SMFS was performed on ROS disc membranes isolated from mice as described previously for bovine samples (14, 15). Disc membranes were adsorbed on freshly cleaved mica and SMFS was conducted using NPS Si3N4 cantilevers (nominal spring constant 0.06 N/m; Veeco Metrology, Santa Barbara, CA). Spring constants of the cantilevers were determined in buffer solution using a Picoforce atomic force microscope (Veeco Metrology). Force-distance curves were obtained using a Multimode atomic force microscope (Veeco Metrology). All SMFS experiments were performed at room temperature (≈21 °C) in SMFS assay buffer (150 mM KCl, 25 mM MgCl2, 20 mM Tris, pH 7.8). Force-distance curves were analyzed using criteria established previously (15). Force peaks were analyzed using the worm-like chain model assuming a persistence length of 0.4 nm (16). The number of amino acid residues stretched above the membrane surface was estimated from the contour length obtained from worm-like chain model fits and assuming an amino acid residue length of 0.36 nm.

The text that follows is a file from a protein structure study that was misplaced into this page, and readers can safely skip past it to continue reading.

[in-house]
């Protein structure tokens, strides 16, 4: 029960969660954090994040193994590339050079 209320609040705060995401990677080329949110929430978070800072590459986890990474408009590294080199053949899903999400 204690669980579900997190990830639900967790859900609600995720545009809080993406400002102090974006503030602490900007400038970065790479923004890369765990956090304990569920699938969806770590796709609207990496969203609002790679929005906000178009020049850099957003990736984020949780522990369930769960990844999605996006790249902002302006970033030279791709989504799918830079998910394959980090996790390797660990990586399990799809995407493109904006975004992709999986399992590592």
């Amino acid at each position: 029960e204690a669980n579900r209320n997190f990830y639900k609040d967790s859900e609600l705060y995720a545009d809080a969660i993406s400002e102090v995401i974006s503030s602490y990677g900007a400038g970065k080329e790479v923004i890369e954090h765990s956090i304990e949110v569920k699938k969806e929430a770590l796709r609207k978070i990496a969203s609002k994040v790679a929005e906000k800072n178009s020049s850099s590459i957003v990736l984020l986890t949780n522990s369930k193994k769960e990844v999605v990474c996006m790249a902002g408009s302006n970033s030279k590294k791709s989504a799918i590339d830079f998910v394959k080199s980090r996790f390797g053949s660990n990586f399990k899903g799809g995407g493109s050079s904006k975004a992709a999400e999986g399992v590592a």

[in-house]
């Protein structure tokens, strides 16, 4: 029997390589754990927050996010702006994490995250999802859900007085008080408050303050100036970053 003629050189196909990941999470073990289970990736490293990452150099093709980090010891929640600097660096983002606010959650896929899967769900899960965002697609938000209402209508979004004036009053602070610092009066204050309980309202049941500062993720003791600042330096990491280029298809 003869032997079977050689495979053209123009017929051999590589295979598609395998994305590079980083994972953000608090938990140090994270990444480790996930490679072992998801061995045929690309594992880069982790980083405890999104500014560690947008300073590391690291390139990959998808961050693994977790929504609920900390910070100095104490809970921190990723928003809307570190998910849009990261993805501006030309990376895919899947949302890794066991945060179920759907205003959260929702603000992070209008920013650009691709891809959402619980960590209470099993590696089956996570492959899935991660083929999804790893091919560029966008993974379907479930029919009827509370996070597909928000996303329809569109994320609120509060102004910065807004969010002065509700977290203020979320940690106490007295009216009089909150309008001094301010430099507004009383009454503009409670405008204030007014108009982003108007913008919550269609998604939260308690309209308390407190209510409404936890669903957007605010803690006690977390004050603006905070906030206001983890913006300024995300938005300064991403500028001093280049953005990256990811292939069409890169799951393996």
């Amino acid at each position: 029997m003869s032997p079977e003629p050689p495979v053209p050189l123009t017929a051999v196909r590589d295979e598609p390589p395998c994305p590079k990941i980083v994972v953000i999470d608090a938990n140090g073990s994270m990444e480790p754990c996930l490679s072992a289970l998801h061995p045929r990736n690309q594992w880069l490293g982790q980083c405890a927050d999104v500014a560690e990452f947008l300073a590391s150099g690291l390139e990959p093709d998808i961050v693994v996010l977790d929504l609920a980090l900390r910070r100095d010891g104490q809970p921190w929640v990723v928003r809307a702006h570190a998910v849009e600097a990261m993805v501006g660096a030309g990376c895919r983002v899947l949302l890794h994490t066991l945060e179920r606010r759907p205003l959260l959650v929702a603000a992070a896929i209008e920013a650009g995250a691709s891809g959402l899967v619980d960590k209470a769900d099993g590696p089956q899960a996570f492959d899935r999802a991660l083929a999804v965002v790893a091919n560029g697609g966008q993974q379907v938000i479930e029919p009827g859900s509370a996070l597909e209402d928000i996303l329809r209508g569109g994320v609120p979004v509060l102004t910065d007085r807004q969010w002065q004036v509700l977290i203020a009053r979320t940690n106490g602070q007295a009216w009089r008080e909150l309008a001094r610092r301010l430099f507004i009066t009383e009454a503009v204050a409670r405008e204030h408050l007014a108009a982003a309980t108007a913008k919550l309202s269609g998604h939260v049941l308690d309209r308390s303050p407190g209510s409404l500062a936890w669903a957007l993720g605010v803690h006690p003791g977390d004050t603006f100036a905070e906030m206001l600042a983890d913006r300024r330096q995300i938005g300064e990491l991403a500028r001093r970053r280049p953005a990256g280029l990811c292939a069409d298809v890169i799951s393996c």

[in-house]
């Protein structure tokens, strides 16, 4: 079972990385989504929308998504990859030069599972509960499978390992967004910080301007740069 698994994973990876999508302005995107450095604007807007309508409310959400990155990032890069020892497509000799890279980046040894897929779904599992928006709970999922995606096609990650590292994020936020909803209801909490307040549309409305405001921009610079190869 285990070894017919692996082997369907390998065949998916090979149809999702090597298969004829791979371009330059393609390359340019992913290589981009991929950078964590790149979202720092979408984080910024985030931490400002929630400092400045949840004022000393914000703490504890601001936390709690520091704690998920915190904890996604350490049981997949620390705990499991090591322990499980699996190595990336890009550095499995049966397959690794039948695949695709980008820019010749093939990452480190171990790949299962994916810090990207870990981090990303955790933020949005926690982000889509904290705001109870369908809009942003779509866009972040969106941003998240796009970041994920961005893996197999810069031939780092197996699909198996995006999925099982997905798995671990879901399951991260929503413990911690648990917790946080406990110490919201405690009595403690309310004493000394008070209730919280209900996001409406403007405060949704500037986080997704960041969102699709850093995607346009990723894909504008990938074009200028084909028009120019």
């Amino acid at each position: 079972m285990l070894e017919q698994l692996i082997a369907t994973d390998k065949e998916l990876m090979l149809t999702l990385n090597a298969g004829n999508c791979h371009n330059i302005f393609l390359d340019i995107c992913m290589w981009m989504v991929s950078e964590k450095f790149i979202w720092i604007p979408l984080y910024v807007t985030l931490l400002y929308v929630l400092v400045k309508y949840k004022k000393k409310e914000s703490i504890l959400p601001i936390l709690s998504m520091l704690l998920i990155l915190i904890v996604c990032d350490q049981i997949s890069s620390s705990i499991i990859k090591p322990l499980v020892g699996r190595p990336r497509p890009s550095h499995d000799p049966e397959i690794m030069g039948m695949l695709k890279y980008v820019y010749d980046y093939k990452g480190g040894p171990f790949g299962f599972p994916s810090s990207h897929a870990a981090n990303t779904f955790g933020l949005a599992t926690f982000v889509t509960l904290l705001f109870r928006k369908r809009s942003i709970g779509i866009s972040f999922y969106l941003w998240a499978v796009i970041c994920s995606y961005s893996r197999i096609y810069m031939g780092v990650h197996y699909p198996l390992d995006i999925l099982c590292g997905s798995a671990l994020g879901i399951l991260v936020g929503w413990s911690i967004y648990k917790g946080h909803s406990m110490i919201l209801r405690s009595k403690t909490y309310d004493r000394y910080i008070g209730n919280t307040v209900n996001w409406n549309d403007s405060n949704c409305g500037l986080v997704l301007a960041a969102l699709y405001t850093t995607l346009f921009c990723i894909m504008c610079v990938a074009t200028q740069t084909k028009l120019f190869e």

Assays were conducted using 10 nM of purified rhodopsin in 20 mM Bis-Tris propane, 120 mM NaCl, 2 mM n-dodecyl-β-d-maltoside, pH 6.0. Rhodopsin was bleached for 15 s using a Fiber-Lite illuminator and a 480–520 nm band pass filter. Intrinsic tryptophan fluorescence was then immediately monitored on a Perkin-Elmer LS55 fluorescence spectrometer using an excitation wavelength of 295 nm (2.5 nm slit) and an emission wavelength of 330 nm (5 nm slit). The temperature of the cuvette was maintained at 20 °C with a circulating water bath. The increase in tryptophan fluorescence is correlated with the release of all-trans-retinal from the binding pocket in rhodopsin (17). Fluorescence data was analyzed on Sigma-Plot (Systat Software, Inc., San Jose, CA) by non-linear regression fitting to an equation describing first order reaction kinetics to obtain the time constant τ. Statistical significance between data was assessed by a two-tailed student’s t-Test.